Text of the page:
It is estimated that worldwide, an osteoporotic fracture occurs every 3 seconds. Osteoporosis is a disease which gradually weakens bones, leading to painful and debilitating fractures with the most common sites for a fracture to occur being the hip, wrist and spine. This disease occurs when bone mass continually decreases more quickly than the body can replace it and the risk increases as we age.
According to the International Osteoporosis Foundation (IOF), both hip and spine fractures are associated with a higher risk of death, with 20 % of those suffering a hip fracture dying within 6 months. However, healthy lifestyle choices can play a role preventing both the extent and onset of bone loss.
Beginning in 1996, World Osteoporosis Day takes place on 20th October each year. The purpose of the day is to raise awareness about this debilitating, often silent condition. This year’s focus is on nutrition, with ‘Serve up bone strength’ being the theme for World Osteoporosis Day 2015.
Not just a female disease
Dr Miriam Casey, Consultant Physician at St. James’s Hospital with a special interest in Osteoporosis, explains that at present approximately 300,000 people in Ireland have Osteoporosis and that one in two women and one in five men over 50 years will develop a fracture in their lifetime. “Largely perceived as a disease which only affects older women, it may be surprising to learn that one-third of all hip fractures worldwide occur in men and that the condition is not simply confined to the elderly,” says Dr. Casey.
In the EU, projections suggest that the total number of fractures in men will increase by 34% by 2025, to almost 1.6 million cases per year. The IOF says that fewer than 20% of men who have already broken a bone are assessed and treated. The best way to identify men who are at high risk of fracture is to measure their bone mineral density via a quick, painless scan.
“It is essential to set the foundations for bone health throughout life,” says Dr. Casey. “Both diet and exercise play key roles in ensuring that children and adolescents reach maximum peak bone mass, that adults maintain bone mass and that older adults limit the extent of age related bone loss. This will help to sustain mobility and independence in later life.”
Dr. Casey is currently conducting a large clinical and research programme on the links between diet and Osteoporosis in the Irish population. The TUDA study (http://www.ucd.ie/jingo/database/tuda/) has gathered a wealth of information that will help to decipher the role of nutrition across a range of age-related conditions.
Serve up bone strength – the role of good nutrition
As nutrition is the focus for this year’s World Osteoporosis Day, Dr. Casey, points out that diet is a great place to start in taking some control to reduce fracture risk. “Including good sources of calcium, protein and vitamin D as part of a balanced diet in combination with weight-bearing exercise can make an important contribution to bone health,” says Dr. Casey.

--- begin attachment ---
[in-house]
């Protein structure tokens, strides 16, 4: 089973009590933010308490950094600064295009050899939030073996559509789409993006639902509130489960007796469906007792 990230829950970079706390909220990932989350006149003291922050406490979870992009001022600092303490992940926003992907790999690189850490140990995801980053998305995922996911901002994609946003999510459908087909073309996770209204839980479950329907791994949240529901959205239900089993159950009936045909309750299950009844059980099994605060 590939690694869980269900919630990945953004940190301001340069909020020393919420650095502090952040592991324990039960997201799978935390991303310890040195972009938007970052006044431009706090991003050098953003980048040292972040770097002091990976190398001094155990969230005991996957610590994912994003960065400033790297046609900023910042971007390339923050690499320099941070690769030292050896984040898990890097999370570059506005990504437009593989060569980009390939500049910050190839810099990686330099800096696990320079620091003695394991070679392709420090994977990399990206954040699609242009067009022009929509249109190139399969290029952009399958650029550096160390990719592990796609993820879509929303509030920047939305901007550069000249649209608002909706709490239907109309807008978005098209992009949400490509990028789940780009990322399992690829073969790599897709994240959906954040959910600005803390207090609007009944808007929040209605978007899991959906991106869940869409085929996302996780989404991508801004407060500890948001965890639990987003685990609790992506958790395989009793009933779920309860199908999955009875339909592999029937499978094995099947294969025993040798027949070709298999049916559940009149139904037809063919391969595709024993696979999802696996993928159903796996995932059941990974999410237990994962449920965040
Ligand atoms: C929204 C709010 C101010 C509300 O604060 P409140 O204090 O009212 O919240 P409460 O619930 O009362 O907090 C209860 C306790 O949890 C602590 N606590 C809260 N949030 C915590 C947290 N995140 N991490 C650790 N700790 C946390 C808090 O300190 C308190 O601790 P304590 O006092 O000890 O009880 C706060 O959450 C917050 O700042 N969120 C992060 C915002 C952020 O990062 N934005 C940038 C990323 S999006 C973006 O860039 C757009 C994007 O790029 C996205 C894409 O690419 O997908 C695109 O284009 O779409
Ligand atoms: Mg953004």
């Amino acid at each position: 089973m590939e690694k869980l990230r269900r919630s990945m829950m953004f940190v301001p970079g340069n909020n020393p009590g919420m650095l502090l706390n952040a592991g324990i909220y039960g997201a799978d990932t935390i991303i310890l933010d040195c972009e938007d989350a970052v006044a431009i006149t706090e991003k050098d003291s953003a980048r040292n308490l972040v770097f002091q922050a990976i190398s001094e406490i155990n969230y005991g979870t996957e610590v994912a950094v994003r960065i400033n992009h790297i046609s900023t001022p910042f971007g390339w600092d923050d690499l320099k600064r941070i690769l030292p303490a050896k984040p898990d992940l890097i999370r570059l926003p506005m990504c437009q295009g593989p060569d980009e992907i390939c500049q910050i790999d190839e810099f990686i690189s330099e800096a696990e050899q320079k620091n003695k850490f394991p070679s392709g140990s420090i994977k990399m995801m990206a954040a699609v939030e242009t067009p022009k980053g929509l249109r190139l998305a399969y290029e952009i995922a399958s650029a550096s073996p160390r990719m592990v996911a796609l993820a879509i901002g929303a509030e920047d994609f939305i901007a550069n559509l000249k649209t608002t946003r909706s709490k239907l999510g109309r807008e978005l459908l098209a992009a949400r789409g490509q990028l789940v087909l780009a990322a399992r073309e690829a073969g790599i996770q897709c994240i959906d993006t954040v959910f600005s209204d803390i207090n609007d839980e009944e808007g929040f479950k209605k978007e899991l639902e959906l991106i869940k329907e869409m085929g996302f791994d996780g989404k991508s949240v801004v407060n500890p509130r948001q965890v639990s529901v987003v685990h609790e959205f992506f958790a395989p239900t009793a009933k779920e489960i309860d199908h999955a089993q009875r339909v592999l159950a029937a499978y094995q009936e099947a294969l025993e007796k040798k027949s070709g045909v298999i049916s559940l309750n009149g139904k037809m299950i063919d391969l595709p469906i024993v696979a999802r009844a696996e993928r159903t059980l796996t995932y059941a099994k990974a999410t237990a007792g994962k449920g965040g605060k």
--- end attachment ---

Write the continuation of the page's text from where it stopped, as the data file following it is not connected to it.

Milk, yogurt and cheese are natural sources of calcium, protein and phosphorus. Calcium and protein are needed for the normal growth and development and maintenance of bone. The Department of Health’s guidelines recommend three servings from the ‘milk, yogurt and cheese’ food group each day as part of a healthy, balanced diet. Between the ages of 9-18 years, five servings daily are recommended due to the importance of calcium during this life stage. Examples of one serving include 200ml of milk, 125ml of yogurt or 25g of cheddar-type cheese.
Vitamin D is another key nutrient for our bones. It is known as ‘the sunshine vitamin’ as it is made by the action of sunlight on the skin. Vitamin D is also found in food but in small amounts and sources are limited. Food sources include oily fish (e.g. salmon, mackerel); egg (yolk); and dairy products fortified with vitamin D and some experts recommend a vitamin D supplement of 5 micrograms (µg) per day.
Five Tips for Healthy Bones
- Exercise: Weight-bearing exercises are particularly important for bone health – these include activities where the weight of the body is supported by the feet and legs. Examples include skipping, running, tennis, dancing, aerobics and most team sports.
- Nutrition: A balanced diet which provides adequate nutrients is essential for our bone health throughout our lives.
- Refrain from Smoking: For overall health benefits
- Talk to your GP: If you are concerned about your bone health, speak to your GP who can give you specific advice tailored to your individual concerns and needs.
- Get Tested: Bone density scans, which are quick and painless, are the best way to determine bone mass and fracture risk
More information available from:-
‘Serve up Bone Strength throughout Life’ is a colourful brochure on nutrition for bone health, produced by the International Osteoporosis Foundation specifically for World Osteoporosis Day. It can be downloaded free at www.worldosteoporosisday.org
‘Nutrition & You; 50+ Years’, i
a free booklet available at www.ndc.ie produced by the National Dairy Council (NDC) and endorsed by the Irish Nutrition & Dietetic Institute (INDI). It provides useful information on a range of topics such as bone and muscle health, keeping active and practical food choices.